The crowds were building in the city,
it was crowded with people from all over.
Jews and Gentiles alike.
Those who had come to sell
those who had come to buy
those who had come to worship
those who had come to just to watch
to be part of the buzz.

None of them knew just what they were about to be witnesses of.

Yes some had their plans
their dreams
their ideas
of what might happen
how things might change
what the future might hold,
for good or for bad,
but none of them knew
apart from one.

The One.

Amid the clamour,
the hustle and bustle:

Of come buy my nard,
names called out for a lost child,
of soldiers marching and beggars pleading.

The sounds from the carpenter,
the heat from the blacksmith,
the smell from the bakers.

The gossip,
the speculation,
the foreign tongues and regional accents.

There in those crowds,
in that everyday scene,
God’s plan was nearing a climax.

Holy Week Procession Malaga by George Campbell
Holy Week Procession Malaga by George Campbell


There are so many demands on our lives to be

On Wednesday I was at a Lenten Quiet Day.
I nearly bowed out.
I had been debating whether or not to go, other places, people, situations pulled at me.
I struggled I still felt I should be elsewhere, but I went.

I felt like I was in a wilderness place not of my choosing, so I hid with paper and glue and coloured pencils.
I played with them partly for distraction, as I thought of other places, other people and guilt tried to take hold.
I prayed and tore paper;
I read, prayed some more and shuffled and glued paper;
I prayed as I ate in silence, the hum of those chatting in the noisy room accompanying the crunches of my listening.
I stuck paper on paper and prayed.
I copied words, wrote my own words, and prayed and listened into the silence.
I took the pencils and made marks,
hundreds of marks,
as I prayed and listened yet more.
For a day I wrestled with why I was there, there in the wilderness rather than elsewhere.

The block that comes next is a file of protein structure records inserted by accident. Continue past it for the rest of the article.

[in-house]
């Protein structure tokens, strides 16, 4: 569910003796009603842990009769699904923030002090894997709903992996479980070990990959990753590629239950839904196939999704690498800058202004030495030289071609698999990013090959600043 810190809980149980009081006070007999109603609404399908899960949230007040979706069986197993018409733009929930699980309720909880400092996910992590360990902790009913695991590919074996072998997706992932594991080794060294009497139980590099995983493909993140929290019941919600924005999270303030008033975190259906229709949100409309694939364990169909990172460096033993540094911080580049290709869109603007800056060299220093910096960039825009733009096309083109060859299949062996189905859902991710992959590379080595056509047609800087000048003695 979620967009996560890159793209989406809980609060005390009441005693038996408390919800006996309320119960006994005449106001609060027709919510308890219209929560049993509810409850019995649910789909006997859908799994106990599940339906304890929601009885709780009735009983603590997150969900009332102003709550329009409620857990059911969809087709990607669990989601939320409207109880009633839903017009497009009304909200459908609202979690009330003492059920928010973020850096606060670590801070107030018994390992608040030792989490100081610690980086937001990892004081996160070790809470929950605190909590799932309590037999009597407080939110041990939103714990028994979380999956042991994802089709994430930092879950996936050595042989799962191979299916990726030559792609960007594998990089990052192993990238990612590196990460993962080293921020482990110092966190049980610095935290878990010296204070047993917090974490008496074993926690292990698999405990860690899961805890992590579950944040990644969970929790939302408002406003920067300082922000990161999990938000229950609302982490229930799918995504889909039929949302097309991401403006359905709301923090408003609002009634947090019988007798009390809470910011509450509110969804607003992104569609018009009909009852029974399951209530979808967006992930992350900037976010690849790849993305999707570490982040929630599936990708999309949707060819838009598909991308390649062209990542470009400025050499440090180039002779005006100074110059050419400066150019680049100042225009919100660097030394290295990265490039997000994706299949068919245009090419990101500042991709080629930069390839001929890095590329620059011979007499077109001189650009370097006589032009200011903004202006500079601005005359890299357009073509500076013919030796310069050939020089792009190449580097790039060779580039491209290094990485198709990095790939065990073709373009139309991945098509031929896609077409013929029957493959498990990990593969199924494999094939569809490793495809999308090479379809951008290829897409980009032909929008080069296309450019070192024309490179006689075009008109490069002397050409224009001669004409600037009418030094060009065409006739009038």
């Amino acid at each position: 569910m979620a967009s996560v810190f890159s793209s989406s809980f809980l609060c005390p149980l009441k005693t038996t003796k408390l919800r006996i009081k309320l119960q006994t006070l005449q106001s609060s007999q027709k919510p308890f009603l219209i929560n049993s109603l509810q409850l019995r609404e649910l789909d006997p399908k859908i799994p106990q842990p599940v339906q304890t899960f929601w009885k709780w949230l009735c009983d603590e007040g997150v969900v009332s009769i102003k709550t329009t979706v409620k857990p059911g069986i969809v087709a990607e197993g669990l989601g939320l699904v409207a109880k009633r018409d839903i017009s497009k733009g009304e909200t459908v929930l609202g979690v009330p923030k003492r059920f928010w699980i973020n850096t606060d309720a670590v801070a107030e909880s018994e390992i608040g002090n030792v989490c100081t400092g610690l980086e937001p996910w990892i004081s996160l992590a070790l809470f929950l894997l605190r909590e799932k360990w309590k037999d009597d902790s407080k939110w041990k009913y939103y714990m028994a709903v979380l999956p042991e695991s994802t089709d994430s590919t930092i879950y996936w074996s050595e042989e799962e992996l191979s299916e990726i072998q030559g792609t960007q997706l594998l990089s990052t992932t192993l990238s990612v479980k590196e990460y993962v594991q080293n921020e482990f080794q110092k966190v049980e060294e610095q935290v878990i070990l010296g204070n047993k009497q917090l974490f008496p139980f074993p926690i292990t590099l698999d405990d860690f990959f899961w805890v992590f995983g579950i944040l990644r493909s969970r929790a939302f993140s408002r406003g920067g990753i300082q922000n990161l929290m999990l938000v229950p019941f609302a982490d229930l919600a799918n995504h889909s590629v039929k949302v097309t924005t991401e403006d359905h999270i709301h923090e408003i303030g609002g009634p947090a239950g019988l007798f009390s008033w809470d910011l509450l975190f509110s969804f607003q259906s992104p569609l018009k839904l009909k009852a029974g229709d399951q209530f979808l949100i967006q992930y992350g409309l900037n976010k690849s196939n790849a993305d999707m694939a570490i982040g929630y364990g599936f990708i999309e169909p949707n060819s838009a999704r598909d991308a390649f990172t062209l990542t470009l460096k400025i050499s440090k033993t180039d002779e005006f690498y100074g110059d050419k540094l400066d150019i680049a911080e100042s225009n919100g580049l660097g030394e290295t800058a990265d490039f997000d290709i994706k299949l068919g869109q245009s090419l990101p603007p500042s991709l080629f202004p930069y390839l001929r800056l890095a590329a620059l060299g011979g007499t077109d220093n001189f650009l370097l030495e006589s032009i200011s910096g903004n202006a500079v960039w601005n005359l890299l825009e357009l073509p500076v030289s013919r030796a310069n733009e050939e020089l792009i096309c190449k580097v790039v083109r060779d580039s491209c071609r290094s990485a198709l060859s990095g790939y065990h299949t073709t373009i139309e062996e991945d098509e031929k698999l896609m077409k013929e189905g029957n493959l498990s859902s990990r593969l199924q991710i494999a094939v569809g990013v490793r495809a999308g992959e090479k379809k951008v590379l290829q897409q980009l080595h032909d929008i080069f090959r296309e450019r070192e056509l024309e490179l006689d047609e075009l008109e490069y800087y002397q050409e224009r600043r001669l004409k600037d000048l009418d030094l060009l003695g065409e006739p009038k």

Then I took the once bread, now Body, in my hands and joined with God and in that moment heard,
Jesus too was broken.
I took the cup and felt the liquid warm my soul,
Jesus came to heal.
Jesus couldn’t be in all places.
Even Jesus when he walked this earth had to make decisions as to where to go, when.
Although part of me stilled wished I could have been elsewhere,
a bigger part,
the part God inhabited knew I was in the place God wanted me to be.

Nothing changed or fell apart or failed to happen because I spent Wednesday wrestling with God rather than being elsewhere.
I am but dust and to dust I will return,
but dust or flesh I am Beloved of God,
nothing can change that.

I could have been elsewhere on Wednesday, …


God’s love is infinite,
those loved by God are infinite,
God’s love is not restricted to those we can see,
those we can name.
God’s love is not restricted by colour, class, creed, gender, or any other thing.
We arose on Friday morning to the news of an individual screaming hate not love.
We arose to news of people at prayer being fired at.
We arose to news of lives lost, bodies damaged, a community and a country in shock.
We arose to discover that someone had turned their back on love and decided to promote hate.
But God’s love is bigger.
Last week also saw the 23rd anniversary of the Dunblane shootings
78 years ago last week the Clydebank Blitz took place.
What happened on Friday was not new,
it is part of a long history of people turning their backs on God’s message of peace and love.
Oscar Romero, who was assassinated on the 24th of March in 1980 as he celebrated the Eucharist in the chapel of the Hospital of Divine Providence, said:

‘Let us not tire of preaching love; it is the force that will overcome the world. Let us not tire of preaching love. Though we see the waves of violence succeed in drowning the fire of Christian love, love must win out; it is the only thing that can.

Time and time again people act in ways that deny God is love,
deny the all encompassing nature of God’s love.
But denying something doesn’t change the truth of it.
Despite what happened in Clydebank,
despite what happened in San Salvador,
despite what happened in Dunblane,
despite what happened in Christchurch,
God is still love.
God’s love still shines, powerfully, into the world, even the areas where hate tries to win.
People may try and deny love, people may try to redefine love,
people may even try and decide who God will and will not love.
But God’s love does, and always will, endure despite what people may try and do.
For God is love and nothing, anyone can ever do will change that.
There is room for all under the everlasting wings.
“Christ In the Wilderness — the Hen” by Stanley Spencer (1891-1959)


40 Days to focus on God.

40 days to count our blessings.

Not 40 days to count our failings, our scars, our stumblings.


40 days to give thanks,

thanks for, the milk and honey

which sustains us through all the other days.

Thanks for, the countless blessings

which shower us throughout our lives.

Thanks for, the love which never ends

even when we return to ash.

Thanksgiving, a truly Lenten word.



The intent behind what we choose to give up.
The intent behind what we choose to continue.

Courageously asking ourselves;
‘What is the intent behind our choices,
the intent that drives our actions?’

we inch our way into Lent.